A fan of the Bard just shelled out some big bucks for a piece of history.
Sotheby’s sold a rare, nearly 400-year-old Shakespeare tome, dubbed the Shakespeare First Folio, for $2.47 million at an auction in New York on July 21. The pre-auction estimate for the item was $1.5 million to $2.5 million.
Sotheby’s said the buyer opted to remain private.
The First Folio is essentially just that — the first major collection of Shakespeare’s plays, an “important record that preserved Shakespeare’s legendary output forever,” Sotheby’s said. The auction house noted that less than 20 copies of the book remain in private hands, making such a sale highly unusual.
Of course, a book that dates back to 1623 can’t be in perfect condition. Sotheby’s noted that there are “annotations, doodles, ink spills and markings” on many pages, but the auction house suggested they add a certain character to the item and reveal details about the various people who owned it in the past. The book has indeed traded hands over the years, and has been owned by everyone from a well-known 19th-century racehorse breeder to a 20th-century political activist, according to the auction house.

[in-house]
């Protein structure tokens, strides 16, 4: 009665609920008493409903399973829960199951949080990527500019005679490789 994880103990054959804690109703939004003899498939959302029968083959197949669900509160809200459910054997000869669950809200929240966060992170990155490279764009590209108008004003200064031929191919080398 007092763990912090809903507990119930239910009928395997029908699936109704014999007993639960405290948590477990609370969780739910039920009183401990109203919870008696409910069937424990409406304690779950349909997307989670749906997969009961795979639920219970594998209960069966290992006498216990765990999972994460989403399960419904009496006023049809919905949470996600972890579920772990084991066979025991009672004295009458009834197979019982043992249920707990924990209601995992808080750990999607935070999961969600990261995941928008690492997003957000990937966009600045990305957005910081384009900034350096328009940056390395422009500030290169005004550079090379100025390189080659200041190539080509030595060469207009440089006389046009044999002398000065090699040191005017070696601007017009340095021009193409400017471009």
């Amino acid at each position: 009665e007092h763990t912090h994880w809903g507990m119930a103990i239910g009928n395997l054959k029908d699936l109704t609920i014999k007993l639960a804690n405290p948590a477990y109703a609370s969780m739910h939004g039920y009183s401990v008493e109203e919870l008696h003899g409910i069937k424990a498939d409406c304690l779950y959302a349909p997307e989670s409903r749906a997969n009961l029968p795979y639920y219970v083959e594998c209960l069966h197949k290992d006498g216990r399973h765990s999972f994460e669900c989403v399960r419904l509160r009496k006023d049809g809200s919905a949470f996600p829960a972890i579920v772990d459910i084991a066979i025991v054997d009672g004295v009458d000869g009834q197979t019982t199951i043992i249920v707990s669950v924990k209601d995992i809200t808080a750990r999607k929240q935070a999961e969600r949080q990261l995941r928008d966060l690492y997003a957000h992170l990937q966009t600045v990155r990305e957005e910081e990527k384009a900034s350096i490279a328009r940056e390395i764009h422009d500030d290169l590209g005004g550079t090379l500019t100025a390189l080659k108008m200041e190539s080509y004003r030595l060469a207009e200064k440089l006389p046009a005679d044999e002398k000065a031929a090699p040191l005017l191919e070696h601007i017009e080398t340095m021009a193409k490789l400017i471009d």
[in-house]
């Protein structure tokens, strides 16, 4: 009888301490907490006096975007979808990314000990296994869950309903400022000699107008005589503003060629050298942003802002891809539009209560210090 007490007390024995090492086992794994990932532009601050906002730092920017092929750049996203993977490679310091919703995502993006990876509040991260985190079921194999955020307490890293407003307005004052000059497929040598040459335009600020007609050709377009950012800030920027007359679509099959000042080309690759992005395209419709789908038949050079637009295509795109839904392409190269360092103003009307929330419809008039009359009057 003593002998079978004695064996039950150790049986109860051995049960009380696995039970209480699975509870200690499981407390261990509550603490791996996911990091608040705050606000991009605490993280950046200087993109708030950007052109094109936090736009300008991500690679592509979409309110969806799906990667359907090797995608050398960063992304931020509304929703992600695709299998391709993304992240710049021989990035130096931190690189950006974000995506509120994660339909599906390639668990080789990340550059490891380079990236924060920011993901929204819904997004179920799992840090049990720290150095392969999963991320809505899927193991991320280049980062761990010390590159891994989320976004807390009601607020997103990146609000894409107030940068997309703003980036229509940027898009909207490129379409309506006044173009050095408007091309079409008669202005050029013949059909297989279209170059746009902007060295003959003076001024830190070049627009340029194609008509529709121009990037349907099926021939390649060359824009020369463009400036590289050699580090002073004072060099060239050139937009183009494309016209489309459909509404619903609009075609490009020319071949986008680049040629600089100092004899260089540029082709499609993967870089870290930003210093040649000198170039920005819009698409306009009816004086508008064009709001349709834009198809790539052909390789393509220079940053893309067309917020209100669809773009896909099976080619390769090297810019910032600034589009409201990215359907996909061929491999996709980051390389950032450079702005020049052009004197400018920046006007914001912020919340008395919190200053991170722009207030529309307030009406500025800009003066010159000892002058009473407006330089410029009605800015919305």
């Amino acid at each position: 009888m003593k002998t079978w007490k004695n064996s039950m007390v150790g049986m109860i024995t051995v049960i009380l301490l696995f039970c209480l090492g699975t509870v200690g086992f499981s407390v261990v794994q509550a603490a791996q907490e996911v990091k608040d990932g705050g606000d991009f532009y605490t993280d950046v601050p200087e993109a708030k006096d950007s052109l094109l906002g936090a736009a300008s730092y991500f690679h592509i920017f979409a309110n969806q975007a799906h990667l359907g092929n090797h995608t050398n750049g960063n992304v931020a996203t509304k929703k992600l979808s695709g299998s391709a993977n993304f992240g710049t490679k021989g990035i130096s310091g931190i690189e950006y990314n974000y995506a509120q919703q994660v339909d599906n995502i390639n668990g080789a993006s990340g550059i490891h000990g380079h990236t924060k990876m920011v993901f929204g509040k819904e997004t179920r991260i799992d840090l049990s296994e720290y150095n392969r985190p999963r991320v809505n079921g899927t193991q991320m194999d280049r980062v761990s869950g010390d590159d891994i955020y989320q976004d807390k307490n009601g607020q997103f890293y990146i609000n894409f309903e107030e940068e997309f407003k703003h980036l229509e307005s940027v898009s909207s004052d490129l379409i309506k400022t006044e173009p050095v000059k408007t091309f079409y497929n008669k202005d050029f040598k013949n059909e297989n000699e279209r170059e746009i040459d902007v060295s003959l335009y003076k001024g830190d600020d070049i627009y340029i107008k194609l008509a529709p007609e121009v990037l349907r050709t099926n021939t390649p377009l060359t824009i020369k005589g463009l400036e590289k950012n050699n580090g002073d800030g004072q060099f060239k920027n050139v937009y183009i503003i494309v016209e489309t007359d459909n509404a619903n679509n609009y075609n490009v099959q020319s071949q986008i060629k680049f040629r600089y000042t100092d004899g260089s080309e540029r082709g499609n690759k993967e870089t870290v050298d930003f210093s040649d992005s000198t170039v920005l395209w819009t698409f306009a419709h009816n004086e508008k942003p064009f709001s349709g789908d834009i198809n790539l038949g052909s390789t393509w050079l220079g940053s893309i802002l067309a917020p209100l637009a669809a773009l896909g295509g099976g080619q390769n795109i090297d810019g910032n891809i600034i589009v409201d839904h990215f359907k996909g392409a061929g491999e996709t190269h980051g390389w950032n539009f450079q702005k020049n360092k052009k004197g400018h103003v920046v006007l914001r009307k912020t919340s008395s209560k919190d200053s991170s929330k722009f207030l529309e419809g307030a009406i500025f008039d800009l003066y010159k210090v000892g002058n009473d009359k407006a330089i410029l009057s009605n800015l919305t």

Another copy of the First Folio was by sold at auction by Christie’s for nearly $10 million in 2020. At the time, Christie’s said it was the most expensive sale ever for a work of literature.
And what might the Bard himself say about all this? Shakespeare did recognize what riches can buy. “If money go before, all ways do lie open,” he wrote in “The Merry Wives of Windsor.”
The Shakespeare folio wasn’t the only big sale at the Sotheby’s auction. A copy of Virginia’s official ratification of the U.S. Constitution, along with two sets of proposed amendments, sold for $3.1 million. The historic 13-page document from June 25, 1788, is considered something of a blueprint for what became the Bill of Rights.